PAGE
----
The Minories, Colchester until 7 May
Sometimes I like to just wander out and see what’s on rather than have a rigid plan about gallery visits because that leaves room for spontaneous discoveries and avoids me always indulging tried and tested art experiences. I like the lovely Georgian building, part Colchester School of Art, that is the Minories. It is not huge (or overwhelming) and has a frequently-changing and diverse exhibitions programme. There’s always something that evokes emotions and that to me is what art is about, whether those feelings are positive or negative or a confused mix of both.
Hayley is a practising artist who has exhibited nationally and internationally and she also an OCA tutor. With Lone Pine Club she explores “the marginal areas between conscious and unconscious activity”.
On her website Hayley says: “Moving through a fragmentary universe that includes an unknown and seemingly anonymous mythology, I perform acts of encounter, translation and deliberate disorientation through storytelling.”
I focused mainly on her photographic collages which at first glance all look similar. Hands with open palms, symbols, symmetry, obscure objects… but the more you look the more you see… I was compelled to go back and look again and again. They are not symmetrical and there are multiple different images that seem to jump out of the background on closer examination, such as an orgy with a serpent and a naked backside between two ornate dishes. It’s a bit like the different parts of a dream coming back to you in a random way and without real world logic. It feels secretive and unsettling, as if I’ve been caught staring voyeuristically and makes me think of objects placed by some occult sect. There is a Daliesque feel in the bones and egg, symbols of death and fertility.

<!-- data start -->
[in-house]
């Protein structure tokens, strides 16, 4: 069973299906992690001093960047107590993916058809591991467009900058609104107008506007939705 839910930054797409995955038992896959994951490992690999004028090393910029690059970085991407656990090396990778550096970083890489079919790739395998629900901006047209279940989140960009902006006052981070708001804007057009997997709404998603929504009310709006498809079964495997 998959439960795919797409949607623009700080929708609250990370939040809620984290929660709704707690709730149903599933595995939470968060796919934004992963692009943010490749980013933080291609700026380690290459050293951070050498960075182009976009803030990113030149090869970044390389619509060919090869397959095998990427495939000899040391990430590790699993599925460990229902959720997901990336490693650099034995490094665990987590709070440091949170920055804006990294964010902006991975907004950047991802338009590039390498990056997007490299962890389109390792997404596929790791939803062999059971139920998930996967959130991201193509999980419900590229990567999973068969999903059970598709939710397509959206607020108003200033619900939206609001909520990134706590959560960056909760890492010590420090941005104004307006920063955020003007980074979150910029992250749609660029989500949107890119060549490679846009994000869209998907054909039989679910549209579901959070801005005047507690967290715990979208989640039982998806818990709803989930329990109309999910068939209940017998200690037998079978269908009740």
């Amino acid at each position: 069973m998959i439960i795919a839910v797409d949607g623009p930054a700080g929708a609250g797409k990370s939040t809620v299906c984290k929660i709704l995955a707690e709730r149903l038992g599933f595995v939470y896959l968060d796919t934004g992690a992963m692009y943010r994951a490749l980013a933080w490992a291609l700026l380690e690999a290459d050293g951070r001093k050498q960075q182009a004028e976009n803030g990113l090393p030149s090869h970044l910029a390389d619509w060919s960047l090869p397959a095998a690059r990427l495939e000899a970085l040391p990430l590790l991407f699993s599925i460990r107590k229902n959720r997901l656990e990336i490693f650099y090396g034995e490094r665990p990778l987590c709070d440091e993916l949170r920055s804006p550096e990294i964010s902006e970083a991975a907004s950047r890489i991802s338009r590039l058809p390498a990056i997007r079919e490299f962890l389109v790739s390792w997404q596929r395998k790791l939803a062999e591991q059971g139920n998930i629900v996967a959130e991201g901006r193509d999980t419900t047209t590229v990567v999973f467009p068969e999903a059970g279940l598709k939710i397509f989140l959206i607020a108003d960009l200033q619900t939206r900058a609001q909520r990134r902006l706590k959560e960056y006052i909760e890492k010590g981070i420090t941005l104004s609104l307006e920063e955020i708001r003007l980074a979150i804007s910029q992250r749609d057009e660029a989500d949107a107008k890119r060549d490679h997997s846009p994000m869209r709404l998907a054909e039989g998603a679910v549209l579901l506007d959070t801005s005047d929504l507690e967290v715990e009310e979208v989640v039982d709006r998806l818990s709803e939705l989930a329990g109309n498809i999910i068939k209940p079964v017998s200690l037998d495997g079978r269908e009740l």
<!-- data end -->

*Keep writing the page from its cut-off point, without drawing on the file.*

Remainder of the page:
My reactions were confused and unsettled and yet I was also entranced. It’s a challenging and intense experience and therein lies its success.
Hayley’s research focused on Austin Osman Spare whose worked touched on the occult, surrealism, automatic drawing and spiritualism. Hayley takes her ideas from meditation, asanas (yogic poses), magic and religion and taps into her unconscious with the help of hypnotist Graham Howes. She is “guided through her nether realm by Graham, prompted through the reading of texts and relaying her journey through unbidden spoken word, drawing or writing” – a process similar to the automatic drawing by surrealists and others.
I wasn’t surprised to read, alongside many positive and enthusiastic comments some negative responses such as “My cabbage loved it” and “Mediocre at best”. It’s the response itself that matters.
Austin Osman Spare: Cockney visionary (Guardian article May 2011)
Austin Osman Spare was hailed as the next Aubrey Beardsley, but died in obscurity. Since then, he has had a cult following, but his art is finally gaining wider popularity…